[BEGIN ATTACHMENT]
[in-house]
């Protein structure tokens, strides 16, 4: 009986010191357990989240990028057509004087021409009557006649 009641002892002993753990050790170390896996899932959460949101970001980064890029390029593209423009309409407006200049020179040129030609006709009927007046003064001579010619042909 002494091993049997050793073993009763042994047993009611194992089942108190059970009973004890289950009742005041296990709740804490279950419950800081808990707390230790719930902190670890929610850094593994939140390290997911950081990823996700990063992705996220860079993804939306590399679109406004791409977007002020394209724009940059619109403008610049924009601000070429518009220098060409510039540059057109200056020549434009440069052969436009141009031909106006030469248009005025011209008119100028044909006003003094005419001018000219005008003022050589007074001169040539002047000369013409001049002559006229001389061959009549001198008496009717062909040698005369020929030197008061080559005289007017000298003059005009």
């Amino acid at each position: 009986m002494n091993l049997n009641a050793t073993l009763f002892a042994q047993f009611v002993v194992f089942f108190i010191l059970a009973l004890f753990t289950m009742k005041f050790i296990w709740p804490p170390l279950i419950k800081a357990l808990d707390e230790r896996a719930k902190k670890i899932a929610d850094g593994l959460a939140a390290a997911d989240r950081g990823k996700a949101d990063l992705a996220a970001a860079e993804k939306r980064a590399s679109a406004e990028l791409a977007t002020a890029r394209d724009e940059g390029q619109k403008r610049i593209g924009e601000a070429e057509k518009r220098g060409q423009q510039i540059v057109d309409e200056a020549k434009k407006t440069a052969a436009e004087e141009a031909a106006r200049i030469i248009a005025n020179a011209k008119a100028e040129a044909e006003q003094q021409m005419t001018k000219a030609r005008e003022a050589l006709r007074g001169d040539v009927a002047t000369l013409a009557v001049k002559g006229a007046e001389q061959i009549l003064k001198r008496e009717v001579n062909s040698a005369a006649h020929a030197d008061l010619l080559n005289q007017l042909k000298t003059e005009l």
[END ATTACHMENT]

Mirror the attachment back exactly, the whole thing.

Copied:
[in-house]
């Protein structure tokens, strides 16, 4: 009986010191357990989240990028057509004087021409009557006649 009641002892002993753990050790170390896996899932959460949101970001980064890029390029593209423009309409407006200049020179040129030609006709009927007046003064001579010619042909 002494091993049997050793073993009763042994047993009611194992089942108190059970009973004890289950009742005041296990709740804490279950419950800081808990707390230790719930902190670890929610850094593994939140390290997911950081990823996700990063992705996220860079993804939306590399679109406004791409977007002020394209724009940059619109403008610049924009601000070429518009220098060409510039540059057109200056020549434009440069052969436009141009031909106006030469248009005025011209008119100028044909006003003094005419001018000219005008003022050589007074001169040539002047000369013409001049002559006229001389061959009549001198008496009717062909040698005369020929030197008061080559005289007017000298003059005009």
């Amino acid at each position: 009986m002494n091993l049997n009641a050793t073993l009763f002892a042994q047993f009611v002993v194992f089942f108190i010191l059970a009973l004890f753990t289950m009742k005041f050790i296990w709740p804490p170390l279950i419950k800081a357990l808990d707390e230790r896996a719930k902190k670890i899932a929610d850094g593994l959460a939140a390290a997911d989240r950081g990823k996700a949101d990063l992705a996220a970001a860079e993804k939306r980064a590399s679109a406004e990028l791409a977007t002020a890029r394209d724009e940059g390029q619109k403008r610049i593209g924009e601000a070429e057509k518009r220098g060409q423009q510039i540059v057109d309409e200056a020549k434009k407006t440069a052969a436009e004087e141009a031909a106006r200049i030469i248009a005025n020179a011209k008119a100028e040129a044909e006003q003094q021409m005419t001018k000219a030609r005008e003022a050589l006709r007074g001169d040539v009927a002047t000369l013409a009557v001049k002559g006229a007046e001389q061959i009549l003064k001198r008496e009717v001579n062909s040698a005369a006649h020929a030197d008061l010619l080559n005289q007017l042909k000298t003059e005009l």